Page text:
Mark Martin has seen all of the highs and the lows of the NASCAR Sprint Cup Series, in just the past two-plus seasons. It began in 2009. In his first season driving a Hendrick Motorsports Chevrolet, Martin quickly became the feel-good story of the year. He won five races, and ultimately finished runner-up to Jimmie Johnson.
Last season, Martin completely fell off the pace. He failed to record a win, and saw his top-10 and top-five totals each cut in half from the season before. He also failed to qualify for the Chase, ultimately finishing 13th in the points.
This season, Martin has scored two top 10s, but has seen all six races result in finishes inside the top 20. If the Chase started today, Martin would be in it, but just barely. He is currently in 10th place in the points, but has yet to show any capabilities of being able to consistently run up front. He has failed to lead a single lap yet this year, but on the plus side, Martin is the only driver to finish on the lead lap in all six races.
But, again, it is hard to knock him for his consistent runs through six weeks.
David Ragan had a breakthrough performance in 2008. He scored 14 top 10s and just missed out on qualifying for the Chase. He finished 13th in the points that season.
Then, over the next two years, the wheels seemingly fell off for Ragan. He scored a total of five top-10 finishes over the last two seasons, led a total of 17 laps and his best points finish in those two seasons was 24th.
This year, Ragan has shown to be somewhere in between his 2008 season and what he has been the last two years. He scored a top 10 last weekend, his first of the year, but five out of his six races have been finishes of 22nd or better.
In fact, if not for a penalty on the second-to-last restart of the Daytona 500, Ragan could easily have been the winner of the season's biggest race.
Marcos Ambrose has been OK so far this season, but he was expected to be a little bit better than just OK when he came over to Richard Petty Motorsports. The team scaled backed from four cars to just two in an effort to make the most out of its resources.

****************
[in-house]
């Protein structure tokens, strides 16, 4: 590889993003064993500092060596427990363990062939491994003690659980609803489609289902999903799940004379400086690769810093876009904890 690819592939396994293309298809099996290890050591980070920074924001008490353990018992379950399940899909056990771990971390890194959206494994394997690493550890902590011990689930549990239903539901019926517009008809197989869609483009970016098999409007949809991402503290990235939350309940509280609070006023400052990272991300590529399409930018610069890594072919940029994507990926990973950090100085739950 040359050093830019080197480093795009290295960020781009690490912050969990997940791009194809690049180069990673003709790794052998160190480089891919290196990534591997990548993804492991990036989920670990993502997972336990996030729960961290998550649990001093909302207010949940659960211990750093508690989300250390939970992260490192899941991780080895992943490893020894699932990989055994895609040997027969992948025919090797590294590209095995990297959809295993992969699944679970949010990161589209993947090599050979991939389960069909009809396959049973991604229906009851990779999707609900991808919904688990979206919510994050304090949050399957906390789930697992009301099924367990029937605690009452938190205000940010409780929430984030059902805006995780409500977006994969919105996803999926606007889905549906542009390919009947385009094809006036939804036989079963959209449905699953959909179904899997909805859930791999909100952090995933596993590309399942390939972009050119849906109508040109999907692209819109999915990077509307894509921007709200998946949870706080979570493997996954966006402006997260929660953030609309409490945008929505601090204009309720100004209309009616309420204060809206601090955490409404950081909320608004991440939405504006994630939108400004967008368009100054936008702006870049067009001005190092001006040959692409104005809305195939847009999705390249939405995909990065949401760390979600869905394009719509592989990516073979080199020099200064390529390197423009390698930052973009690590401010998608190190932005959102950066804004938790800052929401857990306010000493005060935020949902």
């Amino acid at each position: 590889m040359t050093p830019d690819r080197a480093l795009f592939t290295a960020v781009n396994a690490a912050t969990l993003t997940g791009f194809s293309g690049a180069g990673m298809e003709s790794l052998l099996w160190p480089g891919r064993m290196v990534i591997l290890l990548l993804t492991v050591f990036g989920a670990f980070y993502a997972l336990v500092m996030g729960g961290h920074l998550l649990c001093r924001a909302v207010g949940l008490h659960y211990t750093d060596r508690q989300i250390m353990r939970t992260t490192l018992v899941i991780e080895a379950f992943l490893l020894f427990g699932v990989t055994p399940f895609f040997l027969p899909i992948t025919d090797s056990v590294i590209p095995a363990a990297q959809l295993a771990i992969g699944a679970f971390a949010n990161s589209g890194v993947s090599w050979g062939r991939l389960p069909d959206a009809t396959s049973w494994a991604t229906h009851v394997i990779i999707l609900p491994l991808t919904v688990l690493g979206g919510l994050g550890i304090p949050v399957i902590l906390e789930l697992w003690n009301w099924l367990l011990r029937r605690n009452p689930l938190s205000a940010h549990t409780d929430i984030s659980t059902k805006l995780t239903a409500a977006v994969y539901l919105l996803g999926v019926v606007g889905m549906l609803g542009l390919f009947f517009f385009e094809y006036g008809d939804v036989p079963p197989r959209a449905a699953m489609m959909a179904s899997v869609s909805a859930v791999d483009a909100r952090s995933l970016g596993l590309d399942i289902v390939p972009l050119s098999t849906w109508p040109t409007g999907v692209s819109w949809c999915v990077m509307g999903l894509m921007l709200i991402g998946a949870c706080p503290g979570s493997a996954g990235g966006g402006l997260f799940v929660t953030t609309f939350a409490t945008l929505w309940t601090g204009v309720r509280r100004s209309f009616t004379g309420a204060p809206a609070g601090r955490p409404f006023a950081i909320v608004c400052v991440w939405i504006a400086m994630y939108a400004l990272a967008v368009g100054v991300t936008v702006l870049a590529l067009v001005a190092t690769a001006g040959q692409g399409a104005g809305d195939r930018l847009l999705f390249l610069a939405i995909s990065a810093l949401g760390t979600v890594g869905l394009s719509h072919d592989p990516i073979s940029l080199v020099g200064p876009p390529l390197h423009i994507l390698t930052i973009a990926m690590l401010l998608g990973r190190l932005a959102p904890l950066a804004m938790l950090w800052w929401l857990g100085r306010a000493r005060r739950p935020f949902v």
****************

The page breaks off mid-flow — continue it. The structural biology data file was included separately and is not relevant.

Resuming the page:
Through six events, Ambrose has been up and down. He has a fourth-place finish, two runs in the middle teens and then three finishes of 28th or worse. He has been far from consistent, but has shown a few signs of being able to meet expectations.
Ambrose's true strength is on the road courses. So we may still have to wait a couple more months to find out just how far Ambrose's progression has really come.
This one was hard to imagine. Last season, Denny Hamlin was one race away from dethroning Jimmie Johnson, and winning his first career championship. Now, one season later, Hamlin has scored just a single top 10 through six races, and has been a factor in just one race.
While teammate Kyle Busch sits atop the point standings, Hamlin—as well as third Joe Gibbs Racing teammate, Joey Logano—are struggling to put together quality runs, all while losing engines in the process.
It looked like things were going to turn around for Hamlin, at Martinsville, a track he has dominated recently. After being one of the strongest competitors for the first half of the race, Hamlin could only manage a 12th-place finish.
It was hard to fathom that last year's points runner-up would only be 19th in the points, at the one-sixth point of the season, but that is exactly where Hamlin finds himself.
Tony Stewart has been the points leader once this season, but the past three races have seen him drop from the top spot down to 11th place.
Stewart has been decent this year, but certainly nothing spectacular. This past weekend he finished an abysmal 34th, but prior to that, all five of his finishes were inside the top 20. He had a runner-up finish in Las Vegas after dominating most of the race, but just one other finish in the top 10.